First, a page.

Seniors are one of the fastest growing cohorts in Canada.
It is estimated by 2041, 25% of Canadians will be 55 years or older. Rates of seniors living in poverty are also on the rise. This is the evidence gathered from the latest census reports.
St. Matthew’s House (SMH) Executive Director Renée Wetselaar noticed this trend too. For 52 years SMH has served seniors in the heart of Hamilton’s vulnerable neighborhoods. Over the past 10 years their trends also show an increase in overall poverty rates.
Seniors living in Hamilton neighbourhoods characterized by low socioeconomic status, also known as “Code Red” neighbourhoods, face the highest rates of poverty in this community.
In these vulnerable neighbourhoods the average age of death is 65. In the rest of Hamilton, it is over 80.
SMH supports seniors 55+ in Code Red neighbourhoods who are at imminent risk of homelessness to remain housed. They work with homeless seniors to find safe, sustainable housing. Many of the seniors SMH supports have multiple health problems such as diabetes, mobility limitations, strokes and mental health issues.
The combination of poverty, literacy issues, physical or mental health issues, the web of healthcare service systems that are difficult to navigate, compounded by isolation can be lethal.
As Renée shares, “When I first came to St. Matthew’s House last summer, I met Joe. He was waiting his turn in line at the foodbank, so we started chatting. He had just been discharged from the hospital and was trying to figure out what to do next. He didn’t know much about what was available and wasn’t feeling well enough to sort it out. So, I introduced him to one of our vulnerable senior’s workers. It was determined he was losing out on a significant amount of benefits available to seniors. He also needed help with his taxes. In short turn, we were able to double Joe’s monthly income, connect him to health supports and improve his living conditions.”
Affordable housing in Hamilton is in high demand. St. Matthew’s works to ensure that once a client has a decent place to live, they can attain a standard of living that will help them beat the statistic of only living until they are 65.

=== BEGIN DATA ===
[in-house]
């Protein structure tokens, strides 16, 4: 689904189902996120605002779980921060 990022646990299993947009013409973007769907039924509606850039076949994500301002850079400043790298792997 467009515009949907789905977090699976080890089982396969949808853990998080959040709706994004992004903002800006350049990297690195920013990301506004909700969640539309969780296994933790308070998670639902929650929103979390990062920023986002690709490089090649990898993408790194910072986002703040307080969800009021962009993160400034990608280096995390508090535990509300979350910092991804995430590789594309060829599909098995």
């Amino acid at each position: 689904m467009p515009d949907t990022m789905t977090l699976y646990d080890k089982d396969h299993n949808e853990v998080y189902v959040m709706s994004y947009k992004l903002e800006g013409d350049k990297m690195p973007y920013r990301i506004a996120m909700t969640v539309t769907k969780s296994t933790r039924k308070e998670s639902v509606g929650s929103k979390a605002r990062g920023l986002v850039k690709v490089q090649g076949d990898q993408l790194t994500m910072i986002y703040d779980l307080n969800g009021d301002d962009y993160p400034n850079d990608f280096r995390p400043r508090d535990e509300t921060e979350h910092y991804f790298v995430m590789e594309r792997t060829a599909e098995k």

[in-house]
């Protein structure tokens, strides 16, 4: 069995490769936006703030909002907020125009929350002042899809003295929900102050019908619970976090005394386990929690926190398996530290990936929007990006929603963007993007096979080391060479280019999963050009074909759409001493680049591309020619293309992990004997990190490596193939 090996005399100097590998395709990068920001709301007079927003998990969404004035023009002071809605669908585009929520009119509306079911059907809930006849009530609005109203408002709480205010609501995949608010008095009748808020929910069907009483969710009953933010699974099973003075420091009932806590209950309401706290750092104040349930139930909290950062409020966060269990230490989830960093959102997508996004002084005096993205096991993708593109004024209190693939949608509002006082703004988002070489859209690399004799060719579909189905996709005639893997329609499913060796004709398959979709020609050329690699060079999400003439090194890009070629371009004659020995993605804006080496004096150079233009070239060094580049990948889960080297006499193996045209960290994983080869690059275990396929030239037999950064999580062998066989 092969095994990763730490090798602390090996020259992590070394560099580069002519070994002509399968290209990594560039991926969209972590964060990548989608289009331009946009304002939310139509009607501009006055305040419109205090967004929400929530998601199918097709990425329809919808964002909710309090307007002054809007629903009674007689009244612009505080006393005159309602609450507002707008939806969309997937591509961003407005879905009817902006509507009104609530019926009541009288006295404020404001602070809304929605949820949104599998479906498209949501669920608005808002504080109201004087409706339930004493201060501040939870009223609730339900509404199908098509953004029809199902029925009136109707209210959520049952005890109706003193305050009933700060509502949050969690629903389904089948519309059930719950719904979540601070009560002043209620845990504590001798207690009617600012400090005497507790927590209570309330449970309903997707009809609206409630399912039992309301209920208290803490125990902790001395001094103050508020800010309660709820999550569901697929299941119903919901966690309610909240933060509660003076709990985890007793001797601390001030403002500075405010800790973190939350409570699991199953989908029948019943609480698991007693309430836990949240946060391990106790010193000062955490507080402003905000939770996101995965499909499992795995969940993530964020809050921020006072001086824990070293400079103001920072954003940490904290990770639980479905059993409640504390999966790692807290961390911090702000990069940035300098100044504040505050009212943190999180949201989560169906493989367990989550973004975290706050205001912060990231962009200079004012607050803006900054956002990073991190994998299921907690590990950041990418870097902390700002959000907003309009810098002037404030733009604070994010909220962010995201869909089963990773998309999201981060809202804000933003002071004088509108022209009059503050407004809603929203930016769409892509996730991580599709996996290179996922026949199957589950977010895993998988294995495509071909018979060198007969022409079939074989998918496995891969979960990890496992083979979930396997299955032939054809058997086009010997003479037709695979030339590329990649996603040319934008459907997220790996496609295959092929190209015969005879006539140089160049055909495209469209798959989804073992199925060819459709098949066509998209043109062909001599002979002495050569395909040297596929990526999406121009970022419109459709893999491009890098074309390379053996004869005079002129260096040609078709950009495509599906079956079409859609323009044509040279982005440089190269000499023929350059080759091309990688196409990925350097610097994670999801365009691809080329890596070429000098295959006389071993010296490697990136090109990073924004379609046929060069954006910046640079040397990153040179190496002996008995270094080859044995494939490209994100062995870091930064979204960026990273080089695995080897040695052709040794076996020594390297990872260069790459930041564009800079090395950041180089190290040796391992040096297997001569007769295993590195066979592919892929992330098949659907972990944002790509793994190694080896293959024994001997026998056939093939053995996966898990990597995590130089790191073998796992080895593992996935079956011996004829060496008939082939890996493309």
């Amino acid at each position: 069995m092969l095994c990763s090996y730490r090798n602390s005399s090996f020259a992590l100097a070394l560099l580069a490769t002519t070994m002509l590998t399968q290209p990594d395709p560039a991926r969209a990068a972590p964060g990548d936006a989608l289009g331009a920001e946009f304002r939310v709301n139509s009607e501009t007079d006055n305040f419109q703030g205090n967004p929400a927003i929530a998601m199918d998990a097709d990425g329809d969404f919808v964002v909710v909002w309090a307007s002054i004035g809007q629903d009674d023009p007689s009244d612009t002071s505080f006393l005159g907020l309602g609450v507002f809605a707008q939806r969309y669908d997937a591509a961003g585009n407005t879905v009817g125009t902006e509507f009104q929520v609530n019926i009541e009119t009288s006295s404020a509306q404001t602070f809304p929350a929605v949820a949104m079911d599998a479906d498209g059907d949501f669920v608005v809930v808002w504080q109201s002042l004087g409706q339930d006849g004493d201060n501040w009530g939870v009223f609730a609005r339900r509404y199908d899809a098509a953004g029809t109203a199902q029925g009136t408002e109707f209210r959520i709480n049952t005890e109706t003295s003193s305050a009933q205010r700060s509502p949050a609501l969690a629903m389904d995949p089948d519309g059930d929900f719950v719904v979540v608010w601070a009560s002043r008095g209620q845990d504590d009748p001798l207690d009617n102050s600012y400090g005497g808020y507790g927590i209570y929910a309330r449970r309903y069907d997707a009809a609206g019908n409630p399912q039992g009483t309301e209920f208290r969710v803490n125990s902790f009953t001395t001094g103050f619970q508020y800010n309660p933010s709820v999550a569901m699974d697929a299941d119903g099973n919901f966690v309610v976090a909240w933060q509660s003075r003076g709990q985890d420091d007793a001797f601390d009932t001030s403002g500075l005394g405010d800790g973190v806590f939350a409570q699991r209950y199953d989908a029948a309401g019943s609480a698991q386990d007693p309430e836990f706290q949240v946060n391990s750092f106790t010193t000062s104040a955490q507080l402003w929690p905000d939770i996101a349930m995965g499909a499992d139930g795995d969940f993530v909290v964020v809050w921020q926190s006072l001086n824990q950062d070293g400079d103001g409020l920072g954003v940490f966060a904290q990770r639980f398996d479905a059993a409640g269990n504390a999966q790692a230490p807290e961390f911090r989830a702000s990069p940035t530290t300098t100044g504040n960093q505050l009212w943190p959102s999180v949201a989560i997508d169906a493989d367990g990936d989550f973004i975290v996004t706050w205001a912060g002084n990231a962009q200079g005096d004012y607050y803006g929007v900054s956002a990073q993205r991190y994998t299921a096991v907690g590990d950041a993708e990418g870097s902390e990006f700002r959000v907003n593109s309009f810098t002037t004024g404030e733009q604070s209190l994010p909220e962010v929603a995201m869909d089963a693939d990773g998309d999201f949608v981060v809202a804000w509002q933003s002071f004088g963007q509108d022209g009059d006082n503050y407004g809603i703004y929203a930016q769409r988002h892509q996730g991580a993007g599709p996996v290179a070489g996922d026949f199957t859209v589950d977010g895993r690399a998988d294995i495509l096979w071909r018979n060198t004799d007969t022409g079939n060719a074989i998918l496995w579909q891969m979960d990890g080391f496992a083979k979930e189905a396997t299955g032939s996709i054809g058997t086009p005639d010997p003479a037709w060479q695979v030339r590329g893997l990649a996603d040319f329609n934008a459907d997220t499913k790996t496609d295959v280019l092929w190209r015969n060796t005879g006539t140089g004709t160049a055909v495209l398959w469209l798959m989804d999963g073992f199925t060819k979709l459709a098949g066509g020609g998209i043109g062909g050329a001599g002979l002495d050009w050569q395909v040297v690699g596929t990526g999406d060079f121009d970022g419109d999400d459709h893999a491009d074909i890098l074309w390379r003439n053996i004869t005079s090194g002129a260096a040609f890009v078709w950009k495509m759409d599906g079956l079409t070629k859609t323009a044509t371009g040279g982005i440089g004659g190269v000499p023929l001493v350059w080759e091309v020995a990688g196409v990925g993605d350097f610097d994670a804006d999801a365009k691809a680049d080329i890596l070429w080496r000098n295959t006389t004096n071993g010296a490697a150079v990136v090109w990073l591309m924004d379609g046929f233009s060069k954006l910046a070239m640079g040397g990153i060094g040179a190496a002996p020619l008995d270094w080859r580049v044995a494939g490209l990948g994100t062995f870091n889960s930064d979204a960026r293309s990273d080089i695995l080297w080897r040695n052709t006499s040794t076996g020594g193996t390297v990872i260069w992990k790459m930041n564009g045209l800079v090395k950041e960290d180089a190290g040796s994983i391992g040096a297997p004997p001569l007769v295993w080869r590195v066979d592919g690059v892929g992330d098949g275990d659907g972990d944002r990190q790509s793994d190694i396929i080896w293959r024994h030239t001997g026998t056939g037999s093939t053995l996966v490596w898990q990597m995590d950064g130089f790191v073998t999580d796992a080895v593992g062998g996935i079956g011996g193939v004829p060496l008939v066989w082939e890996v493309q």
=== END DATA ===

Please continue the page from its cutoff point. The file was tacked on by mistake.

With the support of individual donors, foundations, businesses and volunteers, breakfast and lunch are served to over 200 of the most vulnerable seniors Monday through Friday.
On weekends food packages are provided and access to case management support is available.
“I remember meeting Mary last August,” Renée shared. “I noticed Mary holding her arm against her chest. When I asked her what the matter was, she said she had fallen at home and now her arm was sore. I alerted a team member and within an hour she was in a taxi on her way to a health clinic. When I visited again in September, her arm was almost healed, and she was enjoying a hot lunch.”
St. Matthew’s House is there for the immediate crisis of homelessness and the longer-term cycle of isolation and poor health once a senior is housed. The support team follows clients for up to two years ensuring the supports and housing they need are in place.
As a not-for-profit the support of the community is needed. As Renée reflected, “Hope and dignity can be restored to those aging in Hamilton”.
Donations can be made at stmatthewshouse.ca or droped off at 414 Barton St E, Hamilton, or support your local seniors outreach program. Contact Renée below to arrange a St. Matthew’s House visit to your parish or group. Renée Wetselaar is the Executive Director of St. Matthew’s House.